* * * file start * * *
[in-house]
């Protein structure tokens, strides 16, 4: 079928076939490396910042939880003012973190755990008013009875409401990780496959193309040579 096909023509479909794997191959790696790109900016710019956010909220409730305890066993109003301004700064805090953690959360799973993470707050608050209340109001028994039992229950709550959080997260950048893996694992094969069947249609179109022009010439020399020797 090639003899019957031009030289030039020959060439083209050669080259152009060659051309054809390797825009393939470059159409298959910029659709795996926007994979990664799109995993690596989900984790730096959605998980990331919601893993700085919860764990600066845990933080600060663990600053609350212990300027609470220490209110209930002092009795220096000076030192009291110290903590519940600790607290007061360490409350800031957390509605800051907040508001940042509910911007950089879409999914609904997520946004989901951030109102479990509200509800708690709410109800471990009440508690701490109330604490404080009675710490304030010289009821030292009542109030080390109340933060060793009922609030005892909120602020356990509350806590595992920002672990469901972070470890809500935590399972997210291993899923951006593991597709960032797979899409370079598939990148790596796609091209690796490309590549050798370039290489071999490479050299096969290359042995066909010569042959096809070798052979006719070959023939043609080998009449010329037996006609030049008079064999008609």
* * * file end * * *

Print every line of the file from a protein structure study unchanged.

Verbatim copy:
[in-house]
């Protein structure tokens, strides 16, 4: 079928076939490396910042939880003012973190755990008013009875409401990780496959193309040579 096909023509479909794997191959790696790109900016710019956010909220409730305890066993109003301004700064805090953690959360799973993470707050608050209340109001028994039992229950709550959080997260950048893996694992094969069947249609179109022009010439020399020797 090639003899019957031009030289030039020959060439083209050669080259152009060659051309054809390797825009393939470059159409298959910029659709795996926007994979990664799109995993690596989900984790730096959605998980990331919601893993700085919860764990600066845990933080600060663990600053609350212990300027609470220490209110209930002092009795220096000076030192009291110290903590519940600790607290007061360490409350800031957390509605800051907040508001940042509910911007950089879409999914609904997520946004989901951030109102479990509200509800708690709410109800471990009440508690701490109330604490404080009675710490304030010289009821030292009542109030080390109340933060060793009922609030005892909120602020356990509350806590595992920002672990469901972070470890809500935590399972997210291993899923951006593991597709960032797979899409370079598939990148790596796609091209690796490309590549050798370039290489071999490479050299096969290359042995066909010569042959096809070798052979006719070959023939043609080998009449010329037996006609030049008079064999008609």